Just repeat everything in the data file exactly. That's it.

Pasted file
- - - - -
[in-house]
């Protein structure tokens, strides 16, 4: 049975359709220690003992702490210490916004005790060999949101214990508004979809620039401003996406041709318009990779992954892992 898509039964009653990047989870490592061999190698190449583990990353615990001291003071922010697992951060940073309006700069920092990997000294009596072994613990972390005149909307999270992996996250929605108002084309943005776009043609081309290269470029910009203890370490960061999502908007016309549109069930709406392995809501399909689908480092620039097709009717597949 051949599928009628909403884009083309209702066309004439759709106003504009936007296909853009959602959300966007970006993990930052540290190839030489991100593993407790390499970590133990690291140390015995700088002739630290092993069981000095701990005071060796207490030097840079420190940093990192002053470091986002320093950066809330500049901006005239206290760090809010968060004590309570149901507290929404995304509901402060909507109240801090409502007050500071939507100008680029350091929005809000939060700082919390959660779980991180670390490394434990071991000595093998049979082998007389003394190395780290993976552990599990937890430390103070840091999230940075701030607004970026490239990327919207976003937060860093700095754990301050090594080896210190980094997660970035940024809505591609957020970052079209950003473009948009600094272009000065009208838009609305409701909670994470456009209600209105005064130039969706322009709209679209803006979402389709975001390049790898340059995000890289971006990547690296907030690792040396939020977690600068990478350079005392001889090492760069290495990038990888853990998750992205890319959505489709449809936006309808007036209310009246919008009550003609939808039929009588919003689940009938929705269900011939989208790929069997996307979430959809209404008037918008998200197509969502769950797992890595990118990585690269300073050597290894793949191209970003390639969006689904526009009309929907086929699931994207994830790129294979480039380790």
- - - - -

[in-house]
């Protein structure tokens, strides 16, 4: 049975359709220690003992702490210490916004005790060999949101214990508004979809620039401003996406041709318009990779992954892992 898509039964009653990047989870490592061999190698190449583990990353615990001291003071922010697992951060940073309006700069920092990997000294009596072994613990972390005149909307999270992996996250929605108002084309943005776009043609081309290269470029910009203890370490960061999502908007016309549109069930709406392995809501399909689908480092620039097709009717597949 051949599928009628909403884009083309209702066309004439759709106003504009936007296909853009959602959300966007970006993990930052540290190839030489991100593993407790390499970590133990690291140390015995700088002739630290092993069981000095701990005071060796207490030097840079420190940093990192002053470091986002320093950066809330500049901006005239206290760090809010968060004590309570149901507290929404995304509901402060909507109240801090409502007050500071939507100008680029350091929005809000939060700082919390959660779980991180670390490394434990071991000595093998049979082998007389003394190395780290993976552990599990937890430390103070840091999230940075701030607004970026490239990327919207976003937060860093700095754990301050090594080896210190980094997660970035940024809505591609957020970052079209950003473009948009600094272009000065009208838009609305409701909670994470456009209600209105005064130039969706322009709209679209803006979402389709975001390049790898340059995000890289971006990547690296907030690792040396939020977690600068990478350079005392001889090492760069290495990038990888853990998750992205890319959505489709449809936006309808007036209310009246919008009550003609939808039929009588919003689940009938929705269900011939989208790929069997996307979430959809209404008037918008998200197509969502769950797992890595990118990585690269300073050597290894793949191209970003390639969006689904526009009309929907086929699931994207994830790129294979480039380790």